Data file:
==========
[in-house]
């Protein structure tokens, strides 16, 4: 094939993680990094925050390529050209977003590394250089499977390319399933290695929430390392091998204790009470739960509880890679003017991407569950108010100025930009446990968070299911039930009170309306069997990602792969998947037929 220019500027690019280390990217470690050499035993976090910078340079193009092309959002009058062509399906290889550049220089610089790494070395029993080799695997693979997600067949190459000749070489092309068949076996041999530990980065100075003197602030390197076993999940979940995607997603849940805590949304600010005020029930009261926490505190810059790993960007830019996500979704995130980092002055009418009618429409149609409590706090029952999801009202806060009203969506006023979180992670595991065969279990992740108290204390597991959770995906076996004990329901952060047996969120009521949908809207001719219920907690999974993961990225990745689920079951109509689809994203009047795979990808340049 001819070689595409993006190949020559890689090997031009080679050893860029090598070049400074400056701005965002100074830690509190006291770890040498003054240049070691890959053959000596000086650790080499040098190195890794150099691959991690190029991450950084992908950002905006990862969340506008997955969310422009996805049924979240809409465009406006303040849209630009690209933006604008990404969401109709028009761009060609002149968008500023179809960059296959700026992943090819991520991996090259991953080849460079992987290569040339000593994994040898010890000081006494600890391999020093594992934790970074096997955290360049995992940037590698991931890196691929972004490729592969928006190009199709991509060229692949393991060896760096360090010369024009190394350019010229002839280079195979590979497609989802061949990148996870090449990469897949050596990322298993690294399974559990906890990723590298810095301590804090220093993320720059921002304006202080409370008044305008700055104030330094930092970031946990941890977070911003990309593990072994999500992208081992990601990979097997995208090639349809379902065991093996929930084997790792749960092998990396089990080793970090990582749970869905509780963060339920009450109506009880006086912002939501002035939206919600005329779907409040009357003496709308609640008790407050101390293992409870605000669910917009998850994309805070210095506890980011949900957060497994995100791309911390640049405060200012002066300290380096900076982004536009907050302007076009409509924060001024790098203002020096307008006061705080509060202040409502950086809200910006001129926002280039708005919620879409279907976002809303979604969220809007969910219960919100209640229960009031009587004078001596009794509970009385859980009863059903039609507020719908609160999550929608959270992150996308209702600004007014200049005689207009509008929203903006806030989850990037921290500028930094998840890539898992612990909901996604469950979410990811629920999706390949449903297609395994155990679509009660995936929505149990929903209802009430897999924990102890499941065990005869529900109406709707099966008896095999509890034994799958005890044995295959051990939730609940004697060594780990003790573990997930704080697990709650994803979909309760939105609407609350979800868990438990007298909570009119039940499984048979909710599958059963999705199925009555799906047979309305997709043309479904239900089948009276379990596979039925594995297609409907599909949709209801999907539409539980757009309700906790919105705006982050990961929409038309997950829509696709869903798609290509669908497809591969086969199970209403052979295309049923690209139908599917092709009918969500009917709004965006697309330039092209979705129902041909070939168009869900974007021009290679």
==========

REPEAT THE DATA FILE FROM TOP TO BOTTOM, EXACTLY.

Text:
[in-house]
């Protein structure tokens, strides 16, 4: 094939993680990094925050390529050209977003590394250089499977390319399933290695929430390392091998204790009470739960509880890679003017991407569950108010100025930009446990968070299911039930009170309306069997990602792969998947037929 220019500027690019280390990217470690050499035993976090910078340079193009092309959002009058062509399906290889550049220089610089790494070395029993080799695997693979997600067949190459000749070489092309068949076996041999530990980065100075003197602030390197076993999940979940995607997603849940805590949304600010005020029930009261926490505190810059790993960007830019996500979704995130980092002055009418009618429409149609409590706090029952999801009202806060009203969506006023979180992670595991065969279990992740108290204390597991959770995906076996004990329901952060047996969120009521949908809207001719219920907690999974993961990225990745689920079951109509689809994203009047795979990808340049 001819070689595409993006190949020559890689090997031009080679050893860029090598070049400074400056701005965002100074830690509190006291770890040498003054240049070691890959053959000596000086650790080499040098190195890794150099691959991690190029991450950084992908950002905006990862969340506008997955969310422009996805049924979240809409465009406006303040849209630009690209933006604008990404969401109709028009761009060609002149968008500023179809960059296959700026992943090819991520991996090259991953080849460079992987290569040339000593994994040898010890000081006494600890391999020093594992934790970074096997955290360049995992940037590698991931890196691929972004490729592969928006190009199709991509060229692949393991060896760096360090010369024009190394350019010229002839280079195979590979497609989802061949990148996870090449990469897949050596990322298993690294399974559990906890990723590298810095301590804090220093993320720059921002304006202080409370008044305008700055104030330094930092970031946990941890977070911003990309593990072994999500992208081992990601990979097997995208090639349809379902065991093996929930084997790792749960092998990396089990080793970090990582749970869905509780963060339920009450109506009880006086912002939501002035939206919600005329779907409040009357003496709308609640008790407050101390293992409870605000669910917009998850994309805070210095506890980011949900957060497994995100791309911390640049405060200012002066300290380096900076982004536009907050302007076009409509924060001024790098203002020096307008006061705080509060202040409502950086809200910006001129926002280039708005919620879409279907976002809303979604969220809007969910219960919100209640229960009031009587004078001596009794509970009385859980009863059903039609507020719908609160999550929608959270992150996308209702600004007014200049005689207009509008929203903006806030989850990037921290500028930094998840890539898992612990909901996604469950979410990811629920999706390949449903297609395994155990679509009660995936929505149990929903209802009430897999924990102890499941065990005869529900109406709707099966008896095999509890034994799958005890044995295959051990939730609940004697060594780990003790573990997930704080697990709650994803979909309760939105609407609350979800868990438990007298909570009119039940499984048979909710599958059963999705199925009555799906047979309305997709043309479904239900089948009276379990596979039925594995297609409907599909949709209801999907539409539980757009309700906790919105705006982050990961929409038309997950829509696709869903798609290509669908497809591969086969199970209403052979295309049923690209139908599917092709009918969500009917709004965006697309330039092209979705129902041909070939168009869900974007021009290679």